Working range of stimulus flux transduction determines dendrite size and relative number of pheromone component receptor neurons in moths

T C Baker, M J Domingue, A J Myrick
Chemical Senses 2012, 37 (4): 299-313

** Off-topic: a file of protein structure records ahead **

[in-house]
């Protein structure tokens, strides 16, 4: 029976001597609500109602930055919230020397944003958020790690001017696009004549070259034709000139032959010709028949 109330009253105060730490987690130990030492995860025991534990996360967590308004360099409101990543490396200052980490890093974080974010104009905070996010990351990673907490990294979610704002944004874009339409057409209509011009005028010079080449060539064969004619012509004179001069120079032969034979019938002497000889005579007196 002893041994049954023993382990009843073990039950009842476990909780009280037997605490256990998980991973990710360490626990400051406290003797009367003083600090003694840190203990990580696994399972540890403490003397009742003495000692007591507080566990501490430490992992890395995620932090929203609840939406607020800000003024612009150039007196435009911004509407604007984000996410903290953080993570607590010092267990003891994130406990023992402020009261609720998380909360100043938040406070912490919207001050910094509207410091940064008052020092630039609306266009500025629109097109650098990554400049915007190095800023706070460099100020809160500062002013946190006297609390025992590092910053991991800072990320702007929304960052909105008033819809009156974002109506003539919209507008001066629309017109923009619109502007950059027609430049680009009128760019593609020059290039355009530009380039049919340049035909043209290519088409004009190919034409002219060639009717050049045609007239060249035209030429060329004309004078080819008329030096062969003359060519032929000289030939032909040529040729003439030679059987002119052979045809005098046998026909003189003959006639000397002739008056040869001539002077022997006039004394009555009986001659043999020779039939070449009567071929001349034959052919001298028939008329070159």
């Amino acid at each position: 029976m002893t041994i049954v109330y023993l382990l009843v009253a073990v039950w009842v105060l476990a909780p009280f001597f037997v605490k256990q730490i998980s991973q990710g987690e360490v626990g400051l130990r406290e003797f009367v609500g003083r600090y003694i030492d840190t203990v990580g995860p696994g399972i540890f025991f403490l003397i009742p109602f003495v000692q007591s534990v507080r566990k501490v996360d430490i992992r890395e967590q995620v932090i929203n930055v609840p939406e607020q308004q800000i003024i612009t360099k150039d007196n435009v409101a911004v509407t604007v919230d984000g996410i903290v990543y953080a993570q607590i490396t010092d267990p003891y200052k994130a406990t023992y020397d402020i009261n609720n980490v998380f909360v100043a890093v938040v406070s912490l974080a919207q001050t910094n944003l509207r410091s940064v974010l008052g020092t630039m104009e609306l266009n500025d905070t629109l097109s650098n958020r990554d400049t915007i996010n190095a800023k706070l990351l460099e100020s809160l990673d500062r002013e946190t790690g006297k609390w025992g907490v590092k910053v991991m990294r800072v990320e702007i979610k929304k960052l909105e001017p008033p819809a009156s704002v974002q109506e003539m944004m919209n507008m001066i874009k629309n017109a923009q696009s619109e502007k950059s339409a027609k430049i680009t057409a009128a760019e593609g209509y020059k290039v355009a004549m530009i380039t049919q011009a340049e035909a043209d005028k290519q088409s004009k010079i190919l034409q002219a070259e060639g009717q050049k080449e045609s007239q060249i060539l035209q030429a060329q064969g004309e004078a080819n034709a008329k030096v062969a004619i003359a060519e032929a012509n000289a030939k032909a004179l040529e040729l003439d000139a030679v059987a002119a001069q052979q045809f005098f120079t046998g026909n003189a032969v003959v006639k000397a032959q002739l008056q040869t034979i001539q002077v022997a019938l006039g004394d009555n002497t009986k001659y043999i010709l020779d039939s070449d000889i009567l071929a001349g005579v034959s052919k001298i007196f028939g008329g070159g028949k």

We are proposing that the "relative" abundances of the differently tuned pheromone-component-responsive olfactory receptor neurons (ORNs) on insect antennae are not a result of natural selection working to maximize absolute sensitivity to individual pheromone components. Rather, relative abundances are a result of specifically tuned sensillum-plus-ORN units having been selected to accurately transduce and report to the antennal lobe the maximal ranges of molecular flux imparted by each pheromone component in every plume strand. To not reach saturating stimulus flux levels from the most concentrated plume strands of a pheromone blend, the dendritic surface area of the ORN type that is tuned to the most abundant component of a pheromone blend is increased in dendritic diameter in order to express a greater number of major pheromone component-specific odorant receptors. The increased ability of these enlarged dendrite, major component-tuned ORNs to accurately report very high flux of its component results in a larger working range of stimulus flux able to be accurately transduced by that type of ORN. However, the larger dendrite size and possibly other high-flux adjustments in titers of pheromone-binding proteins and degrading enzymes cause a decrease in absolute sensitivity to lower flux levels of the major component in lower concentration strands of the pheromone blend. In order to restore the ability of the whole-antenna major pheromone component-specific channel to accurately report to its glomerulus the abundance of the major component in lower concentration strands, the number of major component ORNs over the entire antenna is adjusted upward, creating a greater proportion of major component-tuned ORNs than those tuned to minor components. Pheromone blend balance reported by the whole-antennal major and minor component channels in low plume-flux strands is now restored, and the relative fluxes of the 2 components occurring in both low- and high-flux strands are thereby accurately reported to the component-specific glomeruli. Thus, we suggest that the 2 phenomena, dendrite size and relative numbers of differentially tuned ORNs are linked, and both are related to wide disparities in molecular flux ranges occurring for the more abundant and less abundant components in the pheromone blend plume strands.

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